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This week, we’re breaking down Congress’ long-awaited debt ceiling compromise, and what it means for speeding up new clean energy projects.

On Sunday, the White House and House Republican leaders released a compromise bill to raise the debt ceiling — something they have to agree on and pass by a June 5 deadline. But Republican lawmakers had also brought energy permitting reforms into the debt discussions, with Democrats looking to speed the oversight process for clean energy and transmission projects, and the GOP looking to prioritize fossil fuels.

The compromise bill grants Democrats a study into how much more electric transmission capacity the U.S. needs to connect neighboring grids and boost power reliability. Another provision places a deadline on environmental permitting for energy projects, though some environmentalists and Democratic lawmakers are wary of the quicker timeline.

The legislation meanwhile gives Republicans — and West Virginia’s Democratic Sen. Joe Manchin — a surprising approval of the Mountain Valley Pipeline. The natural gas project would run through West Virginia and Virginia, and environmental groups have spent years fighting it.

Congress is aiming to vote today on the package, but with both Democrats and Republicans concerned their parties gave too much away, it’s unclear exactly where the measure will land.

More clean energy news

🔋 A new life for EV batteries: Many advocates say the U.S. needs a law mandating electric vehicle battery recycling, as the first wave of EVs nears retirement by the end of the decade. (Grist)

🔥 How clean is burning trash? U.S. trash incinerators market themselves as clean energy facilities as they compete for new federal incentives, even though they have massive pollution impacts. (Washington Post)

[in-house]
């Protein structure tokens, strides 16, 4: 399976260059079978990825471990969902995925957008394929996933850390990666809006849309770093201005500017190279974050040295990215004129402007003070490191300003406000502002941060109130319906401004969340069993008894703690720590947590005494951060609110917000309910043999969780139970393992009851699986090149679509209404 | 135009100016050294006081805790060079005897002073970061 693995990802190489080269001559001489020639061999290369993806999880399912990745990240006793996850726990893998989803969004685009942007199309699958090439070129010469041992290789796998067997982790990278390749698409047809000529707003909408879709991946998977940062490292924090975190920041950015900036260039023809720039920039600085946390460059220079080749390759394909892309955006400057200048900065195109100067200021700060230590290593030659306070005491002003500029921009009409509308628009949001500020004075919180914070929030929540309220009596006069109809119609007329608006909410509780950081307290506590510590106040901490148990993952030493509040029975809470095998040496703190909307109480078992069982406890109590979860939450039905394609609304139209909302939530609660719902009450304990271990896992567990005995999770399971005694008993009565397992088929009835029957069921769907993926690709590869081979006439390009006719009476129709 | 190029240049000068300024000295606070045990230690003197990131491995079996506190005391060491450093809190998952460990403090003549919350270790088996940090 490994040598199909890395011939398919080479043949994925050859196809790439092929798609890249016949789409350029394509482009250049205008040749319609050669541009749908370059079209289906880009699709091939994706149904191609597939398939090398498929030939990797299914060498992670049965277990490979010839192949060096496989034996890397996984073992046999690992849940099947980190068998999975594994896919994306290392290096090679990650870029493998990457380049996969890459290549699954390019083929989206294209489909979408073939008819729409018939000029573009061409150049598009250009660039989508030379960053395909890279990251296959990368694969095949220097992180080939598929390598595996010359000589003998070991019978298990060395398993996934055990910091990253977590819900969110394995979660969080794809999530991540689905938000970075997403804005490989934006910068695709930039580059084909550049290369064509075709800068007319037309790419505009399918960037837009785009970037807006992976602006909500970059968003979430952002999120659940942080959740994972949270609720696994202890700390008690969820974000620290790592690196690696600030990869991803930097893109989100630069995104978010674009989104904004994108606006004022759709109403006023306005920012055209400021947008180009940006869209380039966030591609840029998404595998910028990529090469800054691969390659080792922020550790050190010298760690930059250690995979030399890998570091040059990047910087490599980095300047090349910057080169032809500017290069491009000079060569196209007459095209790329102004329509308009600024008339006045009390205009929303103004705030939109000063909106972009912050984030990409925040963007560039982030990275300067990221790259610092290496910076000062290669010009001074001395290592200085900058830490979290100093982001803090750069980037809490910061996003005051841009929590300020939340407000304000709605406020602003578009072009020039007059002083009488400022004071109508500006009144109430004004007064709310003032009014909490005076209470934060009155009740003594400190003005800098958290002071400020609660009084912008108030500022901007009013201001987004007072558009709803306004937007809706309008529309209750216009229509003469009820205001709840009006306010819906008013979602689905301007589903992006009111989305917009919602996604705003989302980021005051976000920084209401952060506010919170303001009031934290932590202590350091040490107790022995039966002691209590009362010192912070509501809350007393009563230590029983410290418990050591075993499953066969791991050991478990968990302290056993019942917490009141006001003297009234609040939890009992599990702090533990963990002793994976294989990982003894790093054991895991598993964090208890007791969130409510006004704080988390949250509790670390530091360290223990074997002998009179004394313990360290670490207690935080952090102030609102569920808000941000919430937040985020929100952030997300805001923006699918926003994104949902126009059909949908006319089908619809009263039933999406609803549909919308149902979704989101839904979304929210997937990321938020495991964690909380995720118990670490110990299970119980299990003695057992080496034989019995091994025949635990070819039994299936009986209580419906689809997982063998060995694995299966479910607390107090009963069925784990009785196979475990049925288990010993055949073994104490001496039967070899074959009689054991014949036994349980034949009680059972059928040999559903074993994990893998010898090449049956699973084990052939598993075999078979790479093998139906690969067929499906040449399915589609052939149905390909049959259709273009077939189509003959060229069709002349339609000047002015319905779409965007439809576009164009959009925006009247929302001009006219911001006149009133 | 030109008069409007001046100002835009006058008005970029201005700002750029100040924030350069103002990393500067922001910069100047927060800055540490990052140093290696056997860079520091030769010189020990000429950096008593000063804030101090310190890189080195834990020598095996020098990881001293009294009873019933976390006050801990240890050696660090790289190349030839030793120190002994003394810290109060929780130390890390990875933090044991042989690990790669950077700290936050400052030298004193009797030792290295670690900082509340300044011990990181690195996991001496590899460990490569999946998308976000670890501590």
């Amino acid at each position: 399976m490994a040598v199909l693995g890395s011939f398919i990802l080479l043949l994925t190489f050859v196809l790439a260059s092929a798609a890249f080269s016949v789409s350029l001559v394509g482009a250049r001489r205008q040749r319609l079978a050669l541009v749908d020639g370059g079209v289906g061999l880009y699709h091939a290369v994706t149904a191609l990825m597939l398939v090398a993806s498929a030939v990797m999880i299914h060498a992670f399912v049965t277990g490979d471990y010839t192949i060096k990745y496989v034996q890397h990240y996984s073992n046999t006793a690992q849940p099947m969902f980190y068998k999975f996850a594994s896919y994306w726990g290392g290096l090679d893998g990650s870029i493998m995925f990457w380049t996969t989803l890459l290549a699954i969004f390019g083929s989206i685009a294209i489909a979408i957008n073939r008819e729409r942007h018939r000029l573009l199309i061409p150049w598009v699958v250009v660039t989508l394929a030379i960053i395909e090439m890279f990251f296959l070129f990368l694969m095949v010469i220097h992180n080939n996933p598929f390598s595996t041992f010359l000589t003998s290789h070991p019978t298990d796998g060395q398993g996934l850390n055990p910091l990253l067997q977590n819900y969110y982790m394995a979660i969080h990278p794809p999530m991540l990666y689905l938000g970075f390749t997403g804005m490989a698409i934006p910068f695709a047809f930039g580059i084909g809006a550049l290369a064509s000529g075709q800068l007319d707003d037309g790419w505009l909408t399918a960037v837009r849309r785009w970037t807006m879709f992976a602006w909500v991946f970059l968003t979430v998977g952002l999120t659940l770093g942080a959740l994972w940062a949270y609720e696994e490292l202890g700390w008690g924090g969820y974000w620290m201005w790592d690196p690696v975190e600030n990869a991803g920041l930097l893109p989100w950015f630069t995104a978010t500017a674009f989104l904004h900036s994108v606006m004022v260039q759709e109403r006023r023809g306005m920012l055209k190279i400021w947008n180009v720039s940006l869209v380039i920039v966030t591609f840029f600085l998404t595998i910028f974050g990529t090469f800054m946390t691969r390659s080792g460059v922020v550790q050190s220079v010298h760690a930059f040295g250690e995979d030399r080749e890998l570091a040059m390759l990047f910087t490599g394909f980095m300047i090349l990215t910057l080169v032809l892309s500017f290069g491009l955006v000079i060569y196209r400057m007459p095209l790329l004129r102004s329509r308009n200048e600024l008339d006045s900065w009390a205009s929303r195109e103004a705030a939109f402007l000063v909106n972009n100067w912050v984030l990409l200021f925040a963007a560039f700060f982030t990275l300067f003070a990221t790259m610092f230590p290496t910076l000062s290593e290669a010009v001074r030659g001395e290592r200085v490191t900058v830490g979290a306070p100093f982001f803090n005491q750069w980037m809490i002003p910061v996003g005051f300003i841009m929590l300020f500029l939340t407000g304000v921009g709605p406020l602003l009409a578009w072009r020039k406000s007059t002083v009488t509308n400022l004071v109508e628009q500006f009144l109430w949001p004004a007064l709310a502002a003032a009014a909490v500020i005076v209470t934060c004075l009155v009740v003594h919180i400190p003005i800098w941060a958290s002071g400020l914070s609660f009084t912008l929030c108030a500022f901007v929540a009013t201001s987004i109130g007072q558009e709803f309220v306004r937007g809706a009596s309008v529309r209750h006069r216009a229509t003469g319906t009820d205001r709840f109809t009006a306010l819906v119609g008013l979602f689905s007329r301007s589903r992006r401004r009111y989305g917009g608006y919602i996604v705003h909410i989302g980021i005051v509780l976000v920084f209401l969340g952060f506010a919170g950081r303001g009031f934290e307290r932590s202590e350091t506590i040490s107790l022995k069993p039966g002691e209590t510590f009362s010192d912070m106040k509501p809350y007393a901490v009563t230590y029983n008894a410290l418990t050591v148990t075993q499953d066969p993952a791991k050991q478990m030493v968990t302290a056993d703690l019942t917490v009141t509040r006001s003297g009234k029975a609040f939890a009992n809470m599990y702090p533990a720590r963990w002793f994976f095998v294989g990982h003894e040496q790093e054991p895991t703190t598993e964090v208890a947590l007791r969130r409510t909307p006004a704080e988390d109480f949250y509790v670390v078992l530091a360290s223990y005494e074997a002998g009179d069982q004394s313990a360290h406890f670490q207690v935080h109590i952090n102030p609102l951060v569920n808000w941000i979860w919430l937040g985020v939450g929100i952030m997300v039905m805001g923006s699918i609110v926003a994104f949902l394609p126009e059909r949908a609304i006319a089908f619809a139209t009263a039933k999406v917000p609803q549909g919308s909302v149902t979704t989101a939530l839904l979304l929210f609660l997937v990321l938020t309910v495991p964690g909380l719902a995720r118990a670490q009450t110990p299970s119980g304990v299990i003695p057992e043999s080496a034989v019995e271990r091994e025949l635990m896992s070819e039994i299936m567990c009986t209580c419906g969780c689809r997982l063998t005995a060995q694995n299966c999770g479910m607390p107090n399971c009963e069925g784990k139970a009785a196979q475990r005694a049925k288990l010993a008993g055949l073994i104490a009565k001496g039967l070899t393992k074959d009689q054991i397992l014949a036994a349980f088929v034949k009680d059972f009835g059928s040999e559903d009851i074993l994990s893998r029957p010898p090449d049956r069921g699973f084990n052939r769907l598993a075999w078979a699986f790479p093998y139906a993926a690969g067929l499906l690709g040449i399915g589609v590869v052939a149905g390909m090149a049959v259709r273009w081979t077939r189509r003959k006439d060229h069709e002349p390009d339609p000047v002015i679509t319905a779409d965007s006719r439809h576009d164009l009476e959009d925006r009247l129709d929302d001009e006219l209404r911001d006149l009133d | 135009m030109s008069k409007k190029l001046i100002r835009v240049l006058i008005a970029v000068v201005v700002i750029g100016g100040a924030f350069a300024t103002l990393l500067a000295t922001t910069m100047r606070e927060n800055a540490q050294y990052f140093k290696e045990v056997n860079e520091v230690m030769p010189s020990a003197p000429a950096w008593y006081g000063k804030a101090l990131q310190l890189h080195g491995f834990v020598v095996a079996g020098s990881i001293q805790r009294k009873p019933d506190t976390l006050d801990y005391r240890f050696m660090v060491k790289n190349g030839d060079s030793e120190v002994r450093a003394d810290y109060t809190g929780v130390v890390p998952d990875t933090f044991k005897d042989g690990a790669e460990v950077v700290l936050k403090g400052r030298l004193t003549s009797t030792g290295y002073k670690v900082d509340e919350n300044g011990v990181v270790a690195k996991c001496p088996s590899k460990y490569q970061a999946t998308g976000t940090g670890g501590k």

⚠️ Experts are burning out: As several states race ahead on clean energy policy, advocates and subject-matter experts are being called on more than ever, prompting concerns about “stakeholder fatigue.” (Inside Climate News)

🍳 The one-sided gas stove war: House Republicans held a hearing and advanced legislation as part of their fight to preserve gas stoves, even after the Biden administration said it has no intention of outlawing the appliances. (E&E News, Politico)

☀️ Solar power politics: A $1 billion Oklahoma solar factory is part of a wave of solar manufacturing projects announced since the passage of the federal climate package, but the industry also faces growing political uncertainty. (E&E News)

⚡ Transmission monopolies under scrutiny: Energy analysts and economists largely agree that laws limiting competition to build new interstate transmission lines harm consumers and could slow the clean energy transition. (Inside Climate News)

💧 How to regulate hydrogen: Clean energy advocates hail Colorado’s new hydrogen law as a national model because of its clear, careful parameters that favor projects where other clean fuels won’t work. (Colorado Sun)

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Kathryn brings her extensive editorial background to the Energy News Network team, where she oversees the early-morning production of ENN’s five email digest newsletters as well as distribution of ENN’s original journalism with other media outlets. From documenting chronic illness’ effect on college students to following the inner workings of Congress, Kathryn has built a broad experience in her more than five years working at major publications including The Week Magazine. Kathryn holds a Bachelor of Science in magazine journalism and information management and technology from Syracuse University.